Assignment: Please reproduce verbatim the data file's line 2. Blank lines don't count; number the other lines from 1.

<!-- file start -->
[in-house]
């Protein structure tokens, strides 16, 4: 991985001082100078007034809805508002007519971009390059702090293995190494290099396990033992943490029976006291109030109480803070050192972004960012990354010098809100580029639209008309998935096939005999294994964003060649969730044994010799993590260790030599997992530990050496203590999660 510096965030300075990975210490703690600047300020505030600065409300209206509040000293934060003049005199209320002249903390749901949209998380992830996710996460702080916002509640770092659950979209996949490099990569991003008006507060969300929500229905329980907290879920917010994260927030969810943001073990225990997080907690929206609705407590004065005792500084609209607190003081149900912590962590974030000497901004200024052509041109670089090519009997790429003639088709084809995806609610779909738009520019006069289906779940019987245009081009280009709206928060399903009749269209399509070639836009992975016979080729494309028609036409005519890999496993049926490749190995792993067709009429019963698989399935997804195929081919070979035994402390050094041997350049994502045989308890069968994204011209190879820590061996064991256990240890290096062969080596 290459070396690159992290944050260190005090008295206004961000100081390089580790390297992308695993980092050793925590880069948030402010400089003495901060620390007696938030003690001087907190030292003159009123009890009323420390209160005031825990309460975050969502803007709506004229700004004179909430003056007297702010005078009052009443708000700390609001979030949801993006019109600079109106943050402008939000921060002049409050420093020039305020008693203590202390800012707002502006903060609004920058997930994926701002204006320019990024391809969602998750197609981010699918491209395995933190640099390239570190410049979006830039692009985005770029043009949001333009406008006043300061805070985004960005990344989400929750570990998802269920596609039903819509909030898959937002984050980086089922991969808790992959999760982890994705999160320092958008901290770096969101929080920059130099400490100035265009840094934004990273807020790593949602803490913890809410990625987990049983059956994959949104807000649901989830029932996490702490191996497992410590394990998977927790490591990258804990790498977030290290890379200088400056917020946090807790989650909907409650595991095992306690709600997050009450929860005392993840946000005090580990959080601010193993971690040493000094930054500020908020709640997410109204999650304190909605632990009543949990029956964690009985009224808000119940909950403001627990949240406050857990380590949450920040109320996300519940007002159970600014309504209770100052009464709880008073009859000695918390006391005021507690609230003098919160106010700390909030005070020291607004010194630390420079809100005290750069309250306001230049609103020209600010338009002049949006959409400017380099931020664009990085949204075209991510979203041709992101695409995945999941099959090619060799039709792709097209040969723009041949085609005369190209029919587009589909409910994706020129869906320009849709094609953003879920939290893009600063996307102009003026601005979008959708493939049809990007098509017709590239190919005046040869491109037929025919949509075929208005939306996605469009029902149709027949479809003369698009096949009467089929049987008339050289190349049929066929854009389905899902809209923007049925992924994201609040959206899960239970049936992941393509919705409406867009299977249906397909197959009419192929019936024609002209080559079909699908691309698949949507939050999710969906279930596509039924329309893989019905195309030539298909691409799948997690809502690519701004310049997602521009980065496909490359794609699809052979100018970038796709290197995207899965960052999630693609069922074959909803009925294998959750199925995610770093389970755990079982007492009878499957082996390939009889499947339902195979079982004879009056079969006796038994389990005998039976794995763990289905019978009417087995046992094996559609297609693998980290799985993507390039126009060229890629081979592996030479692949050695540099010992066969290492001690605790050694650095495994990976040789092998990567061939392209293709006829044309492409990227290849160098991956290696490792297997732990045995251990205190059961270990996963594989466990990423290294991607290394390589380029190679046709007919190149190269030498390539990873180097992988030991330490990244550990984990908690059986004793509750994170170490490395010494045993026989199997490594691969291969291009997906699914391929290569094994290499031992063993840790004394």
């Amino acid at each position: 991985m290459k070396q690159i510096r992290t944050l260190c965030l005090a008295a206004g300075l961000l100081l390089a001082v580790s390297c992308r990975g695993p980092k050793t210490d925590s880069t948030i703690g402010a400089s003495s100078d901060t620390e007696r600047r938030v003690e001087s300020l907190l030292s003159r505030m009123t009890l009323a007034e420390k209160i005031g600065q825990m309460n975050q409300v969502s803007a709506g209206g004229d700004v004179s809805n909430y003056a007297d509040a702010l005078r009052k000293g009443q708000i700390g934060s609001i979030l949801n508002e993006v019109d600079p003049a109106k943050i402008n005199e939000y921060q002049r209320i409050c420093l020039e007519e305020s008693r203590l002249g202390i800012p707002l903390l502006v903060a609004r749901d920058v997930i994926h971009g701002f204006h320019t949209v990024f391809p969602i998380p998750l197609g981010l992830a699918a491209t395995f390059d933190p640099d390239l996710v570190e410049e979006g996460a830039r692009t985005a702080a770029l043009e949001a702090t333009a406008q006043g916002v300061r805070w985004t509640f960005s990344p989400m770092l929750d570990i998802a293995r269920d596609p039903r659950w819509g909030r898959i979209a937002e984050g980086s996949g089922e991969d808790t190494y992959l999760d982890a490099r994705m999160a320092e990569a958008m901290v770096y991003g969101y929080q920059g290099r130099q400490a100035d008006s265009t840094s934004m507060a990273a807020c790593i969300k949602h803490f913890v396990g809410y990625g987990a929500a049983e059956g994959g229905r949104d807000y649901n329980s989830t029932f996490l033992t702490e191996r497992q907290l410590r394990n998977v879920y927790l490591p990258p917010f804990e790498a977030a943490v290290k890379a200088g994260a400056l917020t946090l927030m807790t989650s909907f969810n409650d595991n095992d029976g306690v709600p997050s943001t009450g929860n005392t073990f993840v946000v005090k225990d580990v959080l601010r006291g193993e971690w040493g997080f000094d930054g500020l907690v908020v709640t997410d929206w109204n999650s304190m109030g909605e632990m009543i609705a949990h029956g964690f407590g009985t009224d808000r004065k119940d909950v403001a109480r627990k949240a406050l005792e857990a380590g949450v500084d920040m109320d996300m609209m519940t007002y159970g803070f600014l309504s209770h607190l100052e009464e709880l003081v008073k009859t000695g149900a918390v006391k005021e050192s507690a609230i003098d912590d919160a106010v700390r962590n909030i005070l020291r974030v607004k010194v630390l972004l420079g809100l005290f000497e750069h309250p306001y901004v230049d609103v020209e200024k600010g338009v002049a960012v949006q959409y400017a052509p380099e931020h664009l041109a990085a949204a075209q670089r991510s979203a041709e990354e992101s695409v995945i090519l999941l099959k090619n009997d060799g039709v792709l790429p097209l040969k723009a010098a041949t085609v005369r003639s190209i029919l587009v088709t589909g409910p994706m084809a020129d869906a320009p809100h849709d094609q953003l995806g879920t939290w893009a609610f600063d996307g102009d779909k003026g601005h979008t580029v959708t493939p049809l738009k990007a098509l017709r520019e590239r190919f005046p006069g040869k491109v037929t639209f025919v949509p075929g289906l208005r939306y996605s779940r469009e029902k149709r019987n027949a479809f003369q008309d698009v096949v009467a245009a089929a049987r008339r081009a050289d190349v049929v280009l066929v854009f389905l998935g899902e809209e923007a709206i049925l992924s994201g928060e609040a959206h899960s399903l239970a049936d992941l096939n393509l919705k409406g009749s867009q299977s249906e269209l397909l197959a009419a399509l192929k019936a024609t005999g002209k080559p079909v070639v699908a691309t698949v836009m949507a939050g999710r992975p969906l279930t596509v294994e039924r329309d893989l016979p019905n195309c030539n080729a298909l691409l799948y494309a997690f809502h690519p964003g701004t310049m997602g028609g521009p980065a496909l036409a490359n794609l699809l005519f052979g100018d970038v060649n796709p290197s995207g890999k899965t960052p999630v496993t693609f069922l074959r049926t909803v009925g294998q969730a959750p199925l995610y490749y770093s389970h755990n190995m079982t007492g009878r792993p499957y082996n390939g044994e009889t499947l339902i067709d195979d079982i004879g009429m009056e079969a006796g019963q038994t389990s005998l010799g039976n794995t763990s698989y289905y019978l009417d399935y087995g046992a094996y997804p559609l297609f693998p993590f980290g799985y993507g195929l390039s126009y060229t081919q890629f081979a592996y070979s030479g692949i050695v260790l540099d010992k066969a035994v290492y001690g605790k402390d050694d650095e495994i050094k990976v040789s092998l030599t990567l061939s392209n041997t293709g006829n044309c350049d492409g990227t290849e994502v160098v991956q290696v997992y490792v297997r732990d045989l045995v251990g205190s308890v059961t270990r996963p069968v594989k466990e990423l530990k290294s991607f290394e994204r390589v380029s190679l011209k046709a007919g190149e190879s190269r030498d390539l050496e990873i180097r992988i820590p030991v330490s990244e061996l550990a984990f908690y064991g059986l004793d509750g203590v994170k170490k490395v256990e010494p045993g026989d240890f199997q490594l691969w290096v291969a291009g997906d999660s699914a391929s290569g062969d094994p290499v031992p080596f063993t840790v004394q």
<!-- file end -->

């Protein structure tokens, strides 16, 4: 991985001082100078007034809805508002007519971009390059702090293995190494290099396990033992943490029976006291109030109480803070050192972004960012990354010098809100580029639209008309998935096939005999294994964003060649969730044994010799993590260790030599997992530990050496203590999660 510096965030300075990975210490703690600047300020505030600065409300209206509040000293934060003049005199209320002249903390749901949209998380992830996710996460702080916002509640770092659950979209996949490099990569991003008006507060969300929500229905329980907290879920917010994260927030969810943001073990225990997080907690929206609705407590004065005792500084609209607190003081149900912590962590974030000497901004200024052509041109670089090519009997790429003639088709084809995806609610779909738009520019006069289906779940019987245009081009280009709206928060399903009749269209399509070639836009992975016979080729494309028609036409005519890999496993049926490749190995792993067709009429019963698989399935997804195929081919070979035994402390050094041997350049994502045989308890069968994204011209190879820590061996064991256990240890290096062969080596 290459070396690159992290944050260190005090008295206004961000100081390089580790390297992308695993980092050793925590880069948030402010400089003495901060620390007696938030003690001087907190030292003159009123009890009323420390209160005031825990309460975050969502803007709506004229700004004179909430003056007297702010005078009052009443708000700390609001979030949801993006019109600079109106943050402008939000921060002049409050420093020039305020008693203590202390800012707002502006903060609004920058997930994926701002204006320019990024391809969602998750197609981010699918491209395995933190640099390239570190410049979006830039692009985005770029043009949001333009406008006043300061805070985004960005990344989400929750570990998802269920596609039903819509909030898959937002984050980086089922991969808790992959999760982890994705999160320092958008901290770096969101929080920059130099400490100035265009840094934004990273807020790593949602803490913890809410990625987990049983059956994959949104807000649901989830029932996490702490191996497992410590394990998977927790490591990258804990790498977030290290890379200088400056917020946090807790989650909907409650595991095992306690709600997050009450929860005392993840946000005090580990959080601010193993971690040493000094930054500020908020709640997410109204999650304190909605632990009543949990029956964690009985009224808000119940909950403001627990949240406050857990380590949450920040109320996300519940007002159970600014309504209770100052009464709880008073009859000695918390006391005021507690609230003098919160106010700390909030005070020291607004010194630390420079809100005290750069309250306001230049609103020209600010338009002049949006959409400017380099931020664009990085949204075209991510979203041709992101695409995945999941099959090619060799039709792709097209040969723009041949085609005369190209029919587009589909409910994706020129869906320009849709094609953003879920939290893009600063996307102009003026601005979008959708493939049809990007098509017709590239190919005046040869491109037929025919949509075929208005939306996605469009029902149709027949479809003369698009096949009467089929049987008339050289190349049929066929854009389905899902809209923007049925992924994201609040959206899960239970049936992941393509919705409406867009299977249906397909197959009419192929019936024609002209080559079909699908691309698949949507939050999710969906279930596509039924329309893989019905195309030539298909691409799948997690809502690519701004310049997602521009980065496909490359794609699809052979100018970038796709290197995207899965960052999630693609069922074959909803009925294998959750199925995610770093389970755990079982007492009878499957082996390939009889499947339902195979079982004879009056079969006796038994389990005998039976794995763990289905019978009417087995046992094996559609297609693998980290799985993507390039126009060229890629081979592996030479692949050695540099010992066969290492001690605790050694650095495994990976040789092998990567061939392209293709006829044309492409990227290849160098991956290696490792297997732990045995251990205190059961270990996963594989466990990423290294991607290394390589380029190679046709007919190149190269030498390539990873180097992988030991330490990244550990984990908690059986004793509750994170170490490395010494045993026989199997490594691969291969291009997906699914391929290569094994290499031992063993840790004394």